But Saankhya, following the Committee’s rules, assumed that because they had not heard from WPC or anybody else in DoT that everything was go and it could proceed. It sought the license from the SRI office, Chennai, which was quickly given for the reasons of its acceptability in the US, the sort of American Good Housekeeping seal that has cleared bureaucratic logjams in GOI in other policy areas in the past in a jiffy.
In Nov 2020 Saankhya applied for “a radiating outdoor experimental license as per the policy” in the unused 700Mhz and 580Mhz bands. Per articulated policy, it did not require any such permission because this was way past the 8-week deadline for WPC decision imposed by the Karandikar Committee. But the company owning the towers on which the Saankhya tech systems needed to be installed insisted they get clearance from the WPC as it feared trouble without it. Repeated follow-ups up until March 2021 yielded no response from WPC. So, it is said, in early March 2021, Saankhya decided to approach the SRI Div within DoT. To resolve matters, in April 2021, Member (Technology), Telecom Commission, K. Ramchand called a meeting of all stake holders. [Correction: originally the text mentioned Peeyush Agrawal as Member Telecom. Agrawal, a lateral entry official, unfortunately, died within months of assuming office in 2018 and was replaced by Ramchand.] WPC head Wireless Advisor GK Agrawal, was also called for the meeting chaired by Ramchand but, conveniently, didn’t attend. The minutes of the meeting were circulated and an in principle approval given to both IISc and Saankhya, who attended this meeting, to start the trials for 6 months.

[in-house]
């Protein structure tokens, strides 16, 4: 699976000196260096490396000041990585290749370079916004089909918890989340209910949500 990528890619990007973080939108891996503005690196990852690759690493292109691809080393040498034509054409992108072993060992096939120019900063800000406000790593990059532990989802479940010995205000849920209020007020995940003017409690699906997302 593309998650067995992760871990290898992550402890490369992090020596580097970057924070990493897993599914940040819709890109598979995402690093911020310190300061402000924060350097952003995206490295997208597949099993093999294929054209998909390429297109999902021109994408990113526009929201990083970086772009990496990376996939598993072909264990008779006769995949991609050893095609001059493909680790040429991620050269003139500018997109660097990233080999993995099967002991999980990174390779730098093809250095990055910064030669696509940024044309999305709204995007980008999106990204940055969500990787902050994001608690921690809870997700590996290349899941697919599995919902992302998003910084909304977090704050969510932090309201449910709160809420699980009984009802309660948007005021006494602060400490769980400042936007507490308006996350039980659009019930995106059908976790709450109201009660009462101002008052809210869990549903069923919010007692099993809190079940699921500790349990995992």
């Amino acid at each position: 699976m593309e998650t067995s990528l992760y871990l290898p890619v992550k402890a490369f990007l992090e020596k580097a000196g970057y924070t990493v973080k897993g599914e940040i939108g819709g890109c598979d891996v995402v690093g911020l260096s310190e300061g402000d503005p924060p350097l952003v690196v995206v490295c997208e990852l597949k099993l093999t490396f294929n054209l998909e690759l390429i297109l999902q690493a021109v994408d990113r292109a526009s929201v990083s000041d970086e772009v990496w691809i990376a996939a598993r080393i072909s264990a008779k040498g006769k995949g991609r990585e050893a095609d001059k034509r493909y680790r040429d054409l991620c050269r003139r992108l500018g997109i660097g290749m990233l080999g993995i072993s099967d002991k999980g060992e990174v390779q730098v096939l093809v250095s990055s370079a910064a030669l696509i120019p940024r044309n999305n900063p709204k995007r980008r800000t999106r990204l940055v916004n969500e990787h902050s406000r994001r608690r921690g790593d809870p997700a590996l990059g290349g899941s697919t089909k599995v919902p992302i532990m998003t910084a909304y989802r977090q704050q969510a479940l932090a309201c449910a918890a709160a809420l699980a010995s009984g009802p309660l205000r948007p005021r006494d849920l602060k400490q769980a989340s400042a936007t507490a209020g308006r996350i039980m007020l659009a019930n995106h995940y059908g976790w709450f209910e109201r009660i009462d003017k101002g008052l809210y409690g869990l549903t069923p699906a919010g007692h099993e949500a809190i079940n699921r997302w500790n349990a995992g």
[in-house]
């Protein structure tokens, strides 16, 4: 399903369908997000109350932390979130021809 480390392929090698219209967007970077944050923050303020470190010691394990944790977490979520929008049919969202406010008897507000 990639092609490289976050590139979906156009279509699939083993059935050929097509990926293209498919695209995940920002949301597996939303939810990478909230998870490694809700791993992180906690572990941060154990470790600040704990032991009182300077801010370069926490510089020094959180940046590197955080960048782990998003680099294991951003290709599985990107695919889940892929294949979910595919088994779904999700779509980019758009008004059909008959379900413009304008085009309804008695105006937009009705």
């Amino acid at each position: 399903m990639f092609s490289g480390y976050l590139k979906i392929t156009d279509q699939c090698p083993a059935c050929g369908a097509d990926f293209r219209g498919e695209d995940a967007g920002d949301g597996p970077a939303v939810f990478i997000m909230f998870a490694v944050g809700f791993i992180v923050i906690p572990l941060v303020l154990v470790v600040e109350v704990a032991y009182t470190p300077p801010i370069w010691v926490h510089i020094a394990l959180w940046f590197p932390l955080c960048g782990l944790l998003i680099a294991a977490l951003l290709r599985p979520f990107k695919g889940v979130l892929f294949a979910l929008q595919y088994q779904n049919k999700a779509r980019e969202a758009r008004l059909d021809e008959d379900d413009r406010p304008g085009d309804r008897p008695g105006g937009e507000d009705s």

It brought a huffing and puffing GK Agrawal — the non-attendee at the Ramchand meeting, more interested in asserting and protecting WPC’s control of the licensing bottleneck — to secretary Anshu Prakash to whom this was all gobbledegook anyway. But to be fair to Anshu Prakash, GK Agrawal perhaps because of his objection on file — notings by stakeholders are sacrosanct and no secretary dares over-ride such objections put down on paper by even the junior most under-scretary in his ministry, and Prakash did not, but rather played along with the WPC head. Incidentally, the power of the officials — as in most GOI bureaucratic processes lies precisely in postponing/delaying decisions until, well, some potential beneficiary or the other coughs up … well, we know how that goes from umpteen such cases, don’t we?! So the inevitable happened, GK Agrawal on the basis, one presumes, of his noting prevailed on Prakash to stop the licensing process in its tracks under cover of a reexamination of the process, a usual time-consuming tactic, when all the secretary needed to do was read the report of the empowered Karandikar committee and throw out GK Agrawal’s objection which, considering his decision, Anshu Prakash didn’t do.